I’ve only seen Baz Luhrmann’s Romeo + Juliet (1996) once or twice. I’ve never cared much for this play and found the film to be pretty underwhelming, but as I was looking into masquerades and carnivals in theater, this scene from the movie came to my mind. I think it captures the essence of the film and the play very well. These two people came to a fancy dress party in two of the most boring, unimaginative costumes one can come up with. Romeo could be forgiven; he’s crashing the party and one would think he came up with the costume on the fly. But this is Juliet’s home. This is her parents’ party. Surely, she could have gone out and spent a few extra bucks on something a bit more sophisticated than a pair of angel wings and a white dress.

If we’re going to look for hidden meaning, I supose the intention was to make her look incocent and pure and to make him look bold and chivelrous. Thank you for reafirming gender roles there, Mr. Luhrmann. Though, it is the lack of any creative thought on the part of these two characters that seals the fate of the film for me. They are just two very boring people. Granted, they are very young, but even as teenagers their whole world revolves around a very ill-conceived love affair. There’s not much else to them.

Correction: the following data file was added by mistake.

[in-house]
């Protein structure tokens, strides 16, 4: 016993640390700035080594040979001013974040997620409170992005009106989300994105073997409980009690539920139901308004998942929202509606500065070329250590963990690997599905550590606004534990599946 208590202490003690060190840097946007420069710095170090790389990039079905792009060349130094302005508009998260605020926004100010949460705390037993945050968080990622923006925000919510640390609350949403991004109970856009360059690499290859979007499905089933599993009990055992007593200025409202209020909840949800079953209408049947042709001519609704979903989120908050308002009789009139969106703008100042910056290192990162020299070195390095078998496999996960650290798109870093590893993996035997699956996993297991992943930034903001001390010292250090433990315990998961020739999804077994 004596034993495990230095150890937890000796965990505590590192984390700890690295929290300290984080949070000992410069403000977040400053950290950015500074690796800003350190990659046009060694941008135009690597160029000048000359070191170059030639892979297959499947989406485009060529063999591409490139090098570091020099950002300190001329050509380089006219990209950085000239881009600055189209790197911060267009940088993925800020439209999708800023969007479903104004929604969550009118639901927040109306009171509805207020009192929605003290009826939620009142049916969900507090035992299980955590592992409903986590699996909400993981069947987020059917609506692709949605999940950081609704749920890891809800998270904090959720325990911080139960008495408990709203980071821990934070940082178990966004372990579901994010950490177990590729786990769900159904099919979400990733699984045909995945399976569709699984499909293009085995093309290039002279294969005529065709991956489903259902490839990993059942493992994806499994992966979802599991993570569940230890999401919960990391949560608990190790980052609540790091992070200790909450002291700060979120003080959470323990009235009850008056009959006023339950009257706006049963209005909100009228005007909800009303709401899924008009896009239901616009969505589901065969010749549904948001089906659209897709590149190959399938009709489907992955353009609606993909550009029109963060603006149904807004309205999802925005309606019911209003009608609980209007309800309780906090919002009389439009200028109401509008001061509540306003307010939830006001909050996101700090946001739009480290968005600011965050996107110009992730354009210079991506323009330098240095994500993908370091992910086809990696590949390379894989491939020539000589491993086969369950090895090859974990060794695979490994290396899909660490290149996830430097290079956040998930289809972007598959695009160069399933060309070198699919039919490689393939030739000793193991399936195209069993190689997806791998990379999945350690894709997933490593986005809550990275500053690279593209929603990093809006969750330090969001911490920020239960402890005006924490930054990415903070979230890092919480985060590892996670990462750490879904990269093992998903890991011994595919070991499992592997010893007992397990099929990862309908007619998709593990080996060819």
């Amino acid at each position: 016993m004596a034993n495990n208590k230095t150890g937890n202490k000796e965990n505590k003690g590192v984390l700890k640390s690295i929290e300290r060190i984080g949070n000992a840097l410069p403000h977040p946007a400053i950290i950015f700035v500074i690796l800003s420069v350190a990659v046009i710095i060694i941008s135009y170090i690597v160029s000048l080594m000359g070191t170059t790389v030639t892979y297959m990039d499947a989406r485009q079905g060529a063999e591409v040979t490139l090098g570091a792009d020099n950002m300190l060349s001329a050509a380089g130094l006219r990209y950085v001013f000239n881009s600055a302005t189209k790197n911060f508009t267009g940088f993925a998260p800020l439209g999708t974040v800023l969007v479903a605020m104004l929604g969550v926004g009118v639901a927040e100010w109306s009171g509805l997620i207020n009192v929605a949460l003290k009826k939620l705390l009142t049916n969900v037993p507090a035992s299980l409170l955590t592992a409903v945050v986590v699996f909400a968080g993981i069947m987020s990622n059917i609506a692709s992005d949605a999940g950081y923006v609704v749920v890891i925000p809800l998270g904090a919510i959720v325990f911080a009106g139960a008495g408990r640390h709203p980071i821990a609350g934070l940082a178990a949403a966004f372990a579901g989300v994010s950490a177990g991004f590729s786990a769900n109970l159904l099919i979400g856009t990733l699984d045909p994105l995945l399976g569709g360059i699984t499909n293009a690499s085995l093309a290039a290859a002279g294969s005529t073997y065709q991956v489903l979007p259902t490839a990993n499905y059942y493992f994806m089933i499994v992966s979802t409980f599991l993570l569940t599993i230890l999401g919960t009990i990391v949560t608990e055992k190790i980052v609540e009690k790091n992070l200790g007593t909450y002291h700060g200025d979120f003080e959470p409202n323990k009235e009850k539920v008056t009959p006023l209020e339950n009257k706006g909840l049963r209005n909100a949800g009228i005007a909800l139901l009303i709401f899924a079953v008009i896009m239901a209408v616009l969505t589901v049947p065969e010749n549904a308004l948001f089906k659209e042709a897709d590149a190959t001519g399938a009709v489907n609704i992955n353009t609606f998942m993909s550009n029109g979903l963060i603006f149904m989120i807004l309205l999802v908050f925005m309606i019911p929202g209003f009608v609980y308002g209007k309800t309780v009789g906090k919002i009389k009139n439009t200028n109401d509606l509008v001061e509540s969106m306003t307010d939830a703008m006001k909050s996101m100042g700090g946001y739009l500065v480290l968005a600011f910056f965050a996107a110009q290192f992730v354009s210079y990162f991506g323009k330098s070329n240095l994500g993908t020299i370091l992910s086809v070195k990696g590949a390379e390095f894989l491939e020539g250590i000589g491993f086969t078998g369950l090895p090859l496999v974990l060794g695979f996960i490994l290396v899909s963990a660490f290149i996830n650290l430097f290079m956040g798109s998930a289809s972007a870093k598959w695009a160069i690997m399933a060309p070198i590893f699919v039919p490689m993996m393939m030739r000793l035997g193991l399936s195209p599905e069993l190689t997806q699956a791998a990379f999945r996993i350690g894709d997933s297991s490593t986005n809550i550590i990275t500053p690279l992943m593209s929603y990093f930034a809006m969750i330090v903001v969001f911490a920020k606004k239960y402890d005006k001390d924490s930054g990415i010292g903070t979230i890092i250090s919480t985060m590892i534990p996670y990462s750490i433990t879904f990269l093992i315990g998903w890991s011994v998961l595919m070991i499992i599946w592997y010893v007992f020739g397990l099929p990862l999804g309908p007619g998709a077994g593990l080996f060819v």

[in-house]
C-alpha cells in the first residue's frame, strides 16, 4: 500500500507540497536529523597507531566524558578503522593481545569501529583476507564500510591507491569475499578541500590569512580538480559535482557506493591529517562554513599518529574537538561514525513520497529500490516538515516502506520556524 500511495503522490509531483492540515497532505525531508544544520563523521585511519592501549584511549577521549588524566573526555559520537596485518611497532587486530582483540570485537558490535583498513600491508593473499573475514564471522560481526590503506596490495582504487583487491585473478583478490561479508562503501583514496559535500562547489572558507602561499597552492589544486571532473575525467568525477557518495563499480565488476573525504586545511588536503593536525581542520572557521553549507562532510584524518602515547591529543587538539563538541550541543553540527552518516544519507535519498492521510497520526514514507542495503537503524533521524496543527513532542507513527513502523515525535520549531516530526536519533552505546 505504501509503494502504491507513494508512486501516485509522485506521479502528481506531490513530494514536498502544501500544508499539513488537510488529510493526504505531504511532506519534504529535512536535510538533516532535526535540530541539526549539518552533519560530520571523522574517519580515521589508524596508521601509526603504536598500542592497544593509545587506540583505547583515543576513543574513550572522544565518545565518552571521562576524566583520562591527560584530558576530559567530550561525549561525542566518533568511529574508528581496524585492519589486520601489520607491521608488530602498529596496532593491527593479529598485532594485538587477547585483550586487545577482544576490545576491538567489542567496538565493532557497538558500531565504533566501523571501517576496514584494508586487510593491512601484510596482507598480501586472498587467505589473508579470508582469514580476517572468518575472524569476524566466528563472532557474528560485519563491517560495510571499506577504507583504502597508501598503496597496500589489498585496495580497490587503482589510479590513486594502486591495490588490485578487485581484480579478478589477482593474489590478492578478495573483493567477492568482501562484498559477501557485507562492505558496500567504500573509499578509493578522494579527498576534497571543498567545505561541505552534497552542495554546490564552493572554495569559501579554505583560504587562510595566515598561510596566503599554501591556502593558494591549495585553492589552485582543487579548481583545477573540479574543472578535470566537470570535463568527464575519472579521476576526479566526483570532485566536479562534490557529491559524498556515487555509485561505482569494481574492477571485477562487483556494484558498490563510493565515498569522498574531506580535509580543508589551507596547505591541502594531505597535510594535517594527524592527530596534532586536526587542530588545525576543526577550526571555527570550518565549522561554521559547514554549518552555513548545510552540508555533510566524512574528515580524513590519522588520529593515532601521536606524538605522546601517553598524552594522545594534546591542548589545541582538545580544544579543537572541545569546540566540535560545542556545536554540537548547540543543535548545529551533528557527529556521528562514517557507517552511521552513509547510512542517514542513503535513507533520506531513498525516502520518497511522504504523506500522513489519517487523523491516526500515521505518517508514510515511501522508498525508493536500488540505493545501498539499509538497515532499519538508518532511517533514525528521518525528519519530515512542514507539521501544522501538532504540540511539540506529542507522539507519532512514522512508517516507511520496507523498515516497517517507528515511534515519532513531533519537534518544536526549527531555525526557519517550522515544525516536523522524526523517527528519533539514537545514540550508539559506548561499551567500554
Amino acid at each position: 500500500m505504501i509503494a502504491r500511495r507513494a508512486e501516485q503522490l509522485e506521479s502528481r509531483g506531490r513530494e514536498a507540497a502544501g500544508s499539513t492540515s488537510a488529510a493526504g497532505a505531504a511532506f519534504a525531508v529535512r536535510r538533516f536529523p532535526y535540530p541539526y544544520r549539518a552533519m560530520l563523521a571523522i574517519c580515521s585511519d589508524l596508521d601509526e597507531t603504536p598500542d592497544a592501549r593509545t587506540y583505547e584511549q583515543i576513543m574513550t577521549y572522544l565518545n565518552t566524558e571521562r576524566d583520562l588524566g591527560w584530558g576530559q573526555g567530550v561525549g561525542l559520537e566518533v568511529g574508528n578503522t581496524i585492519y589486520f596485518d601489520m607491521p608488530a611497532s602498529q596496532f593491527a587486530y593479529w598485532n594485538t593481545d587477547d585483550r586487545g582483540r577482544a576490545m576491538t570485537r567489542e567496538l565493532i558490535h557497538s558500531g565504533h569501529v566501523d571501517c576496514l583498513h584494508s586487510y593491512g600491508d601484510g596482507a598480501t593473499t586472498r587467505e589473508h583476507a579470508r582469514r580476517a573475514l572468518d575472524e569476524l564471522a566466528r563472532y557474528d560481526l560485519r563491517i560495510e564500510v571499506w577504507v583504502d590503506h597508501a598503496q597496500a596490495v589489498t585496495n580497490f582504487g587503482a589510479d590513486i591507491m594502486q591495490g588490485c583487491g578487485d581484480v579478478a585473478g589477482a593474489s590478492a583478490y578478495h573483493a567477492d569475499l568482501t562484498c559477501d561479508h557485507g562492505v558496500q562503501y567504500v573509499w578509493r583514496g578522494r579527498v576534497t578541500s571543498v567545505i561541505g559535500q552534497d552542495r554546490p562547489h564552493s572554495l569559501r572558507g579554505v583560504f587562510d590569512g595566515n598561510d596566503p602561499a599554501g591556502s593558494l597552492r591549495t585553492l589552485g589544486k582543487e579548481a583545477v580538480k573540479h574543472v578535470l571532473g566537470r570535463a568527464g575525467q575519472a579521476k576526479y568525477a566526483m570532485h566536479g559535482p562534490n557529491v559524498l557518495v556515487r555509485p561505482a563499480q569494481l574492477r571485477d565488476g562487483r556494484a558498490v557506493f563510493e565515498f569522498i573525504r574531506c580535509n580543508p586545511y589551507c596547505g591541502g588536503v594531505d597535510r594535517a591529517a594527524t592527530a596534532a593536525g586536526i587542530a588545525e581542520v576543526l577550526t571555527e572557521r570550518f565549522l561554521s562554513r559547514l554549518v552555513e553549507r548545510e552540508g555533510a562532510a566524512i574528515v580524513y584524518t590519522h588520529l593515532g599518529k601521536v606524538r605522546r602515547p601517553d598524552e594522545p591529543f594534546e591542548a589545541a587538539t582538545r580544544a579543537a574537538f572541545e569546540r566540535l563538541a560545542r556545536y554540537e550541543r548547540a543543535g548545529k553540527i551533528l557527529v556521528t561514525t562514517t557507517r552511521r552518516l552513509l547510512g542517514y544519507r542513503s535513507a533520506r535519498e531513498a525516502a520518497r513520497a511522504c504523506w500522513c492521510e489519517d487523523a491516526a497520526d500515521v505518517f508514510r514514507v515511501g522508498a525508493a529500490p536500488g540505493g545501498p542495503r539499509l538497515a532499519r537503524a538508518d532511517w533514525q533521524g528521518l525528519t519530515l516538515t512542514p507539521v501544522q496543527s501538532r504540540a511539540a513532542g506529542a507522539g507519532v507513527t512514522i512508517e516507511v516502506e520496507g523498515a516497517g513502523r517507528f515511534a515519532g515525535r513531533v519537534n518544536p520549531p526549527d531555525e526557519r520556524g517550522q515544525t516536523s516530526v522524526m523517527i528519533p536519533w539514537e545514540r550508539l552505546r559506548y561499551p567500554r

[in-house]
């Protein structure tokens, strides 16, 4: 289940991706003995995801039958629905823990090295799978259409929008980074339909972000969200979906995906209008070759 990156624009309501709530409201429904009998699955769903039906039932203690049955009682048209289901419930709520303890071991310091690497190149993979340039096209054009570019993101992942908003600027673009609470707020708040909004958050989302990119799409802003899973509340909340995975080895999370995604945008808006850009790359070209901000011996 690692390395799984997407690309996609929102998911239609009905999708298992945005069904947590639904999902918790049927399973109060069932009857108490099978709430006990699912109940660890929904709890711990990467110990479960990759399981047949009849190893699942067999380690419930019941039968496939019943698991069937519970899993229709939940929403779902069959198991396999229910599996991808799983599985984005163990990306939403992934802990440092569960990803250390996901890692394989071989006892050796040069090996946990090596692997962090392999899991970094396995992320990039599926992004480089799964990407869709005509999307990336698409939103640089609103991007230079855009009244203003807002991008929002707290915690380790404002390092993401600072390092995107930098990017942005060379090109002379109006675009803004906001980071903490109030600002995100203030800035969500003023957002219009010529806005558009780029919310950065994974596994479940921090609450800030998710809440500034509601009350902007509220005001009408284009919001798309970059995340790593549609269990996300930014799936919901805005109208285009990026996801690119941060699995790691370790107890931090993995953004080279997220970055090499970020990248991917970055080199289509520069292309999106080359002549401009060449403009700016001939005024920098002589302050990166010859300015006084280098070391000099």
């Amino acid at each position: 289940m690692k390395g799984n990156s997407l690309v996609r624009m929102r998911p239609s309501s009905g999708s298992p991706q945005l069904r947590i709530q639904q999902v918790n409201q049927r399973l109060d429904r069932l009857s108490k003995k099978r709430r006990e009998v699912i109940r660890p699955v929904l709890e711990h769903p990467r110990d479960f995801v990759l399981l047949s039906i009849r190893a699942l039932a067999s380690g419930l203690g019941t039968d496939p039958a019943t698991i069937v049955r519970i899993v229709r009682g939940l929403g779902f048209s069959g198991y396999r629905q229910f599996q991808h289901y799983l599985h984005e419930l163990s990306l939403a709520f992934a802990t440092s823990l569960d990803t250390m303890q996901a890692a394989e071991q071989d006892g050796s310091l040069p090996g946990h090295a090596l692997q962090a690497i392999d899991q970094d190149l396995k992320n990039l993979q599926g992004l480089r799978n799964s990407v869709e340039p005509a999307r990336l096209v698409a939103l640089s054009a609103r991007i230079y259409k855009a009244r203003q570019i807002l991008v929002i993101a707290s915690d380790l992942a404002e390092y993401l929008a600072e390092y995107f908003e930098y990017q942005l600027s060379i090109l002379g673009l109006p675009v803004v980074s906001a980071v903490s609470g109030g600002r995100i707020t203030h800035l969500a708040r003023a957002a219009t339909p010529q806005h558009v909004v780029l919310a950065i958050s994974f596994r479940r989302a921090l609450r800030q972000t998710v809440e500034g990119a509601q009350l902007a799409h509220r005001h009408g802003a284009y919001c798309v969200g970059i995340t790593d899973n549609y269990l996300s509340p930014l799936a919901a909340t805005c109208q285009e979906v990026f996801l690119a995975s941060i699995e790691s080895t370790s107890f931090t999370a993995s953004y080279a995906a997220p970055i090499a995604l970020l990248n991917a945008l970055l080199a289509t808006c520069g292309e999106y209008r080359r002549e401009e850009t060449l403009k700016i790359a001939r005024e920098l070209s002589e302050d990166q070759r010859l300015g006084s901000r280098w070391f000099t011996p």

Ah, if only there were a cute stalker I could fall in love with

To be fair, many people love Romeo and Juliet and think it’s a wonderful play as well as the one of the greatest love stories ever told.  And the two protagonists don’t have to be quite so bland. A lot of their interactions are fun and flirty and, if done without the heavy-handed gravity or wide-eyed naivete, could add to the dramatic ending. Usually these scenes are played with so much passion as if the characters already know that they’re doomed. But wouldn’t these scenes play out so much better if  they were lighthearted and maybe even slightly silly? Wouldn’t that make their end even more terrible?

What’s more, and this has been noted before, Romeo and Juliet may not even be about these two individuals. It could be that the play is more of a commentary on petty feuds that lead to pointless loss of life. The two families can’t even remember why they are fighting, it has become a habit and their young pay a heavy price. After all, the play doesn’t end with the death of Romeo and Juliet, it ends with their two families reconciling and putting aside their differences to avoid more loss of life.

King Lear and the fool in a storm

John Gilbert, from The brothers Dalziel, by George and Edward Dalziel, London, 1901.